Welcome back to a new school year! We hope that everyone is settling in nicely and enjoying their new classes.
While AP® exams may seem far away (they will be offered in May of 2024), it’s never too early to get yourself familiar with the exam format and process.
Below you will find useful information from the College Board regarding the AP® exams.
As always, Regents Review will hold comprehensive one-day test prep classes in the weeks leading up to the exam date. We have over 40 years of experience in test preparation, along with positive reviews from both students and their parents.
The dates of our AP® and Regents Review classes will be listed in January of 2024. If you have any questions, please do not hesitate to call us anytime on 877-339-5970.
Parent Resource: Understanding AP
Whether your teen is considering taking an AP® course for the first time, or has already started their AP journey, here’s information to help you understand and support their experience in AP.
Advanced Placement Basics
Benefits of Taking AP Courses and Exams
By taking an AP course and exam, your teen can develop valuable skills that will help them to be successful throughout high school and prepare them for a smooth transition to college.
“My child took AP Exams last year and started college this fall with 16 hours of credit, which is incredible, because that's an entire semester that I don't have to pay for.”
Virginia Virge Cornelius, Parent, Oxford, MS
Find more information about exams, the full schedule, and how to register.
Free Resources to Support Your Teen’s Learning and Exam Preparation
College Planning and Beyond
Other Frequently Asked Questions
What's the difference between AP, honors courses, and dual enrollment programs?
AP courses are reviewed and approved by college faculty to make sure that every student who takes AP is being asked to do college-level work, no matter where they take it. AP Exams are a standard way to measure how well students have mastered the subject matter.
Honors classes don’t necessarily prepare students for AP Exams, and there is no way to earn college credit simply by taking an honors class.
Dual enrollment programs don't offer a standard way to measure whether students have mastered college-level work. Because of this, it's difficult for college admission officers to know the quality or difficulty level of any dual enrollment course.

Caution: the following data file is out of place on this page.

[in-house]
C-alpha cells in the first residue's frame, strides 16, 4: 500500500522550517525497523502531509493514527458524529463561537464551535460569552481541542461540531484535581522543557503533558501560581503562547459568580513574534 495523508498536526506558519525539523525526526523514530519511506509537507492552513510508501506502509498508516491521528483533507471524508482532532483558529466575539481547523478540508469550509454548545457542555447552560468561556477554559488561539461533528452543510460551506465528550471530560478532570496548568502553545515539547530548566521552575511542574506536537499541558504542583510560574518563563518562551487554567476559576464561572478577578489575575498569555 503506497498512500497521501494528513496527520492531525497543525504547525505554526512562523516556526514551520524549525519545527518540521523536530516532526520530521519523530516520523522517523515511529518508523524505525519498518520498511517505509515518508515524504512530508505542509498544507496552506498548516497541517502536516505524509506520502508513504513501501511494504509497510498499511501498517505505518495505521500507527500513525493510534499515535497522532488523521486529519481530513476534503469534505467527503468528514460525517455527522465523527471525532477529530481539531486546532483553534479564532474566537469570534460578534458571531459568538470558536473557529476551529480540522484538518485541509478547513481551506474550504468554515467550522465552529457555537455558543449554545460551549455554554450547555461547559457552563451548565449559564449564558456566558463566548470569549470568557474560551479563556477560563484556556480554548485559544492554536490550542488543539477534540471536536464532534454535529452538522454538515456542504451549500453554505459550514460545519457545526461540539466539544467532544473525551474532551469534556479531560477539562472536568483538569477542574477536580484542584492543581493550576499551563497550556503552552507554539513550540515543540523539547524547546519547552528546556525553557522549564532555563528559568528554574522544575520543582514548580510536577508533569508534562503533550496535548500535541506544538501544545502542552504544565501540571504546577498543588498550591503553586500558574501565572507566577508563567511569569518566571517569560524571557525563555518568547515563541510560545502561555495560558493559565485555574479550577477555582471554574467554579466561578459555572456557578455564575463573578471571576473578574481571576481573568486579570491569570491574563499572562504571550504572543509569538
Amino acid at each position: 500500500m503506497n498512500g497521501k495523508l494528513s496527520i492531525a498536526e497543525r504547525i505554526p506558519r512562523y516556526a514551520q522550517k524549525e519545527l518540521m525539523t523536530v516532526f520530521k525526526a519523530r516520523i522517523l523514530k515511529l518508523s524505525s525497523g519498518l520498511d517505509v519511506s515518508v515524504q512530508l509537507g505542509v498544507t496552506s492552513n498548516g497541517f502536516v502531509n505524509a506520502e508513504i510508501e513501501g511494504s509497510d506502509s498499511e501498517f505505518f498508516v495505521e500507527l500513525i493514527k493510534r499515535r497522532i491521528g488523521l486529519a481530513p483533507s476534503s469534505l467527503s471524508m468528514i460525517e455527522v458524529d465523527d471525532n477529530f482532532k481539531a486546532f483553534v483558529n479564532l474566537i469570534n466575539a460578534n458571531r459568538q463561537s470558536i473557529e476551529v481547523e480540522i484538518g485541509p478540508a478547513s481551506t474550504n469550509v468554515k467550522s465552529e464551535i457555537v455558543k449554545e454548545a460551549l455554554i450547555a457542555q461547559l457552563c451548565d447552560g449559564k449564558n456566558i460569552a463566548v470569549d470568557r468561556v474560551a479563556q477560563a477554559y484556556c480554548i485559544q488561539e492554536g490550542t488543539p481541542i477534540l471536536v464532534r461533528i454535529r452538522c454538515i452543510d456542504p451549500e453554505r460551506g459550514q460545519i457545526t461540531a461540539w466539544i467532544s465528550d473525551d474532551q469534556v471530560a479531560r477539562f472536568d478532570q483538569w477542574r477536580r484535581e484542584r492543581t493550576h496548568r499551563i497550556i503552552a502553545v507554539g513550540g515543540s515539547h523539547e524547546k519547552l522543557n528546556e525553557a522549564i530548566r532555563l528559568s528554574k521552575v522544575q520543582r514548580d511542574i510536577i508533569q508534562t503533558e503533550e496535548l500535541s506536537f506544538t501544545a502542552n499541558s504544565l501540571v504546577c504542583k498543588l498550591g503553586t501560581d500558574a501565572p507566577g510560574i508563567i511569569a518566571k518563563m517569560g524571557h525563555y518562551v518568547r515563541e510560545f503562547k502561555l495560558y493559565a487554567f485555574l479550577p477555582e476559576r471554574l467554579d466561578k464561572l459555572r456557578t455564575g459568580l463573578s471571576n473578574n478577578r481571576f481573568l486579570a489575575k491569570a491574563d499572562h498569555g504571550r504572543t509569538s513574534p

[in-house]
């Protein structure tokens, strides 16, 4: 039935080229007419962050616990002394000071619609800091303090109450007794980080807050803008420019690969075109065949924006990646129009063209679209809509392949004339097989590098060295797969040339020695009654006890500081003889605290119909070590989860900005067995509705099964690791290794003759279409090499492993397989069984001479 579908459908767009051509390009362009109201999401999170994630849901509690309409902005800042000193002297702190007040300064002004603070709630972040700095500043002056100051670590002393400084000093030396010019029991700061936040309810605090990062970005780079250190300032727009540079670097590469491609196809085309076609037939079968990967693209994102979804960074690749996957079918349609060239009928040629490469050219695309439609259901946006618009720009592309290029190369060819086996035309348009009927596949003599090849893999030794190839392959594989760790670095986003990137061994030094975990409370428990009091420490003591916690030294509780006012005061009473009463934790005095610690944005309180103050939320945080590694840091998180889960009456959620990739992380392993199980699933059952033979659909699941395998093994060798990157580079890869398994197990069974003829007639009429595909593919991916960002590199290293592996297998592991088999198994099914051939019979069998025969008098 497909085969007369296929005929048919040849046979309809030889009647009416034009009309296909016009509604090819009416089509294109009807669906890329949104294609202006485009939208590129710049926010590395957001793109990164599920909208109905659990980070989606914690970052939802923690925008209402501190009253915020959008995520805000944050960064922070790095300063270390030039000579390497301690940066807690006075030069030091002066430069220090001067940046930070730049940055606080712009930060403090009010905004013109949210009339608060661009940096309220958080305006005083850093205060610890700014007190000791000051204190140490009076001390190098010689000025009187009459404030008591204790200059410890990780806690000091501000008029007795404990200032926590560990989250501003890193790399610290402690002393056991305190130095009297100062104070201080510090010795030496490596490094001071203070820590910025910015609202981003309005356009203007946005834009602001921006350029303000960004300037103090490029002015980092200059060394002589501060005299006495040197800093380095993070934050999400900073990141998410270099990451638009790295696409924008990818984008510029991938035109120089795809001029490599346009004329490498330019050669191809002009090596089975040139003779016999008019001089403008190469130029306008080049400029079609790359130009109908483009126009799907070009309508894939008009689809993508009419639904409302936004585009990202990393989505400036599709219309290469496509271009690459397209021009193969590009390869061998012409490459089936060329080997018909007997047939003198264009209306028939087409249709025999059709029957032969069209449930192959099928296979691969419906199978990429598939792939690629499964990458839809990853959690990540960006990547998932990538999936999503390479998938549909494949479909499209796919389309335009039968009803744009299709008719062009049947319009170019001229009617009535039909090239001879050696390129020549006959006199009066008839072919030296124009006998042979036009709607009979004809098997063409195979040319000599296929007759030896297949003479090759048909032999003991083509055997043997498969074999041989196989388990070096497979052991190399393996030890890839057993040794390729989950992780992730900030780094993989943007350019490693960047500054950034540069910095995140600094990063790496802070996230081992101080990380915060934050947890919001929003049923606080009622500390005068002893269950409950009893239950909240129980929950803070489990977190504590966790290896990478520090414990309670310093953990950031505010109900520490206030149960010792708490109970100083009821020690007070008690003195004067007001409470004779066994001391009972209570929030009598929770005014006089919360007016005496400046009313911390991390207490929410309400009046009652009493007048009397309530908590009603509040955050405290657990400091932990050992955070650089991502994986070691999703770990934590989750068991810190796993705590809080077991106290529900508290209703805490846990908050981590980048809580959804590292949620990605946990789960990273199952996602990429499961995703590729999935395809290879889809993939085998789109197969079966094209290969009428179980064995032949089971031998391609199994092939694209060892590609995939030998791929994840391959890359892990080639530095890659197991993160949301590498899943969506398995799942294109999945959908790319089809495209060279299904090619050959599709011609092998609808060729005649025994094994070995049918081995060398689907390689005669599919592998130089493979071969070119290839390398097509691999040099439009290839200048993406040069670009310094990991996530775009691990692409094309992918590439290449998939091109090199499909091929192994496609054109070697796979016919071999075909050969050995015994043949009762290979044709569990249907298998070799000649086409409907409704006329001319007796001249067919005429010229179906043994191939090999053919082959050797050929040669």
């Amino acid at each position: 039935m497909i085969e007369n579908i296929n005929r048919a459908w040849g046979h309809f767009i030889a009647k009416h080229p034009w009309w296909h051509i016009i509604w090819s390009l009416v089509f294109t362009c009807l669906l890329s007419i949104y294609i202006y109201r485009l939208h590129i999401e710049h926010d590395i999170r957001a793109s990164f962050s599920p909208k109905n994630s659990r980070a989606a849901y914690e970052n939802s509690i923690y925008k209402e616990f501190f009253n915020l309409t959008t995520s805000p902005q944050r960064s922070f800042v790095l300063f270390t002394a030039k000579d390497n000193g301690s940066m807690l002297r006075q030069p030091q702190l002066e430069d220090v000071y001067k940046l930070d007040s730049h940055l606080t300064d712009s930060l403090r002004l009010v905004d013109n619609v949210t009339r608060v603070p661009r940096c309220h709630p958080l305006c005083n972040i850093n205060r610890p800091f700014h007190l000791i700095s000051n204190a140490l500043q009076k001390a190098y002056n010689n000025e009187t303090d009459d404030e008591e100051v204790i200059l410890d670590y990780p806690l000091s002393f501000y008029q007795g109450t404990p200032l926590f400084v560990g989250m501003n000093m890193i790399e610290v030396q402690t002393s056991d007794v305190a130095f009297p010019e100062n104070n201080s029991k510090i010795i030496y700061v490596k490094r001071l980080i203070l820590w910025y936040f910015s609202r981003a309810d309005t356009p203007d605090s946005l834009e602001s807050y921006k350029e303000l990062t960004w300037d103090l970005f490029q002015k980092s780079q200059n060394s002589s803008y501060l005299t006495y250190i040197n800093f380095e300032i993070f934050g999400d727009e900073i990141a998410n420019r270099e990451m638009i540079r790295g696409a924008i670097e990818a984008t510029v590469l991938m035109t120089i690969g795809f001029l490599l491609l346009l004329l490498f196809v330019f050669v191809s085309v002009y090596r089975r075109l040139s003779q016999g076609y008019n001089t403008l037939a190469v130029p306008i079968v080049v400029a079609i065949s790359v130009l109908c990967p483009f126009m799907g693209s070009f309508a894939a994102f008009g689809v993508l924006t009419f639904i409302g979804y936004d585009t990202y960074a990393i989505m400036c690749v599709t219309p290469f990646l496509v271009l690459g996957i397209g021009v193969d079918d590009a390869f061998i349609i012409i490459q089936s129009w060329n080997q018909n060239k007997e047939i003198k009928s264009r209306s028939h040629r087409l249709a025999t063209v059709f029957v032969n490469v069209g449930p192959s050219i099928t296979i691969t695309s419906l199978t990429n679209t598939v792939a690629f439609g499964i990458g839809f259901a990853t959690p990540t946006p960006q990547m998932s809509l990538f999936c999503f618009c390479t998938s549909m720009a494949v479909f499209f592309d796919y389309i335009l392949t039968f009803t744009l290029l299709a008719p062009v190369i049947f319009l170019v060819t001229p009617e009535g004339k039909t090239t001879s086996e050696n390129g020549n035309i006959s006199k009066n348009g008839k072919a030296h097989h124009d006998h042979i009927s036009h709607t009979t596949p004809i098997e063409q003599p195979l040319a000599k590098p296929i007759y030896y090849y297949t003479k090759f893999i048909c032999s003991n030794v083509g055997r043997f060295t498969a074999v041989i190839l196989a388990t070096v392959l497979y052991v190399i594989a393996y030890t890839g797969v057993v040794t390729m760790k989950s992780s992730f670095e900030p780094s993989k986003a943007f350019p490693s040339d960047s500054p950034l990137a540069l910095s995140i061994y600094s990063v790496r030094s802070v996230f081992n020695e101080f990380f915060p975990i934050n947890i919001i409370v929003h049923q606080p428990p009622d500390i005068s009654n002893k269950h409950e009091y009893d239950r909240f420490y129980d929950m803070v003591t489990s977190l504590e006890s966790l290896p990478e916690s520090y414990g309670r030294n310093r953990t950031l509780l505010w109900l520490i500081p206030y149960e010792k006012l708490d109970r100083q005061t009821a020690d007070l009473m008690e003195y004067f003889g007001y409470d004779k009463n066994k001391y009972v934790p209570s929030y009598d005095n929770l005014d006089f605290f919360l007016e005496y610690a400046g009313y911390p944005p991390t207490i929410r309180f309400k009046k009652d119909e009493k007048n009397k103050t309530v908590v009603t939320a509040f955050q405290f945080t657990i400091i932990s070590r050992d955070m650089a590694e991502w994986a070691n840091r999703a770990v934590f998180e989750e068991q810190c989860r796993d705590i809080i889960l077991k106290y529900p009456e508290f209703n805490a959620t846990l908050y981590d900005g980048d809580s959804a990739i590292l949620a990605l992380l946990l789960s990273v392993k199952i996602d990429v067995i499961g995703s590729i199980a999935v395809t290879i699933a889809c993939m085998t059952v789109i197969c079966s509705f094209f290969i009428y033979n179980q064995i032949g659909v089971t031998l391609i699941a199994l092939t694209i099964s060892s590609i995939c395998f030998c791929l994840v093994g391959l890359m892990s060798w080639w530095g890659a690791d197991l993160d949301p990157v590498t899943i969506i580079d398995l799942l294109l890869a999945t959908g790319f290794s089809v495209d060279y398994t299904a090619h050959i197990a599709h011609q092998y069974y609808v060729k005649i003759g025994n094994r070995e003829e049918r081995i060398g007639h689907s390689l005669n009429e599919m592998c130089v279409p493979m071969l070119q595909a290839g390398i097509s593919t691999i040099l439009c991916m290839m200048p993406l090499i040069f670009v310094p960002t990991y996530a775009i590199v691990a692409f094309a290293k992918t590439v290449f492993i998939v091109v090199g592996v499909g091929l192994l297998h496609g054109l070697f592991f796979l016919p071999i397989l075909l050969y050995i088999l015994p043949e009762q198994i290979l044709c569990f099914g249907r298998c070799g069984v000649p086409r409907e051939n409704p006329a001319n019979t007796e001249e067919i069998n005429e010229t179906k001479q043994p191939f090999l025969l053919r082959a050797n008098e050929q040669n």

How Many Courses Are Enough? Who Should Take AP?
There's no specific number of AP courses that's right for all students. Every student is unique. Your child should talk to their teachers and school counselor to help them decide if they are ready to take AP courses and how many they should take.
If your teen took the SAT®, PSAT/NMSQT®, PSAT™ 10, or PSAT™ 8/9, their score report also provides them with information about which AP courses they may be successful in. They'll see which courses are offered at their school and which ones match a future major of interest. Learn more about AP Potential.
If your child is homeschooled or is attending a virtual school, learn more about how they can take an AP course.
Can my child take AP courses in the 9th or 10th grade?
Yes, as long as they are prepared to complete college-level work. Popular AP courses for 9th grade are AP Human Geography and for 10th grade are AP Seminar, AP Computer Science Principles, AP European History, and AP World History: Modern. Have your student check with their counselor to see what is available at their school.
Will it negatively impact my child's college applications if they don't do well in an AP course?
No. Just completing an AP course and exam shows their dedication to college-level work, and colleges like to see students who challenge themselves. Because AP coursework is college-level work, most high schools give an additional GPA boost for AP courses and exams. Check with your teen’s teacher or school counselor for more details on their school policy.
How Are AP Courses and Exams Graded?
When your child takes an AP course in school, they'll get a grade just like when they take any other course. Taking AP courses will help your child stand out to colleges and universities, but it won't earn them college credit.
When your child takes an AP Exam in May, college faculty and experienced AP teachers review your child's responses and give the exam a score of 1–5. Your child will get credit at many colleges and universities for AP Exam scores of 3 or higher. Explore AP credit policies.
AP Exam scores are available in July. If your child already has a College Board online account, all they have to do is log in to AP Scores with the username and password they used when they created their account.
Students should send their AP Exam scores to the colleges they're planning to attend to be eligible for college credit or placement in an advanced course. Learn more about sending AP scores.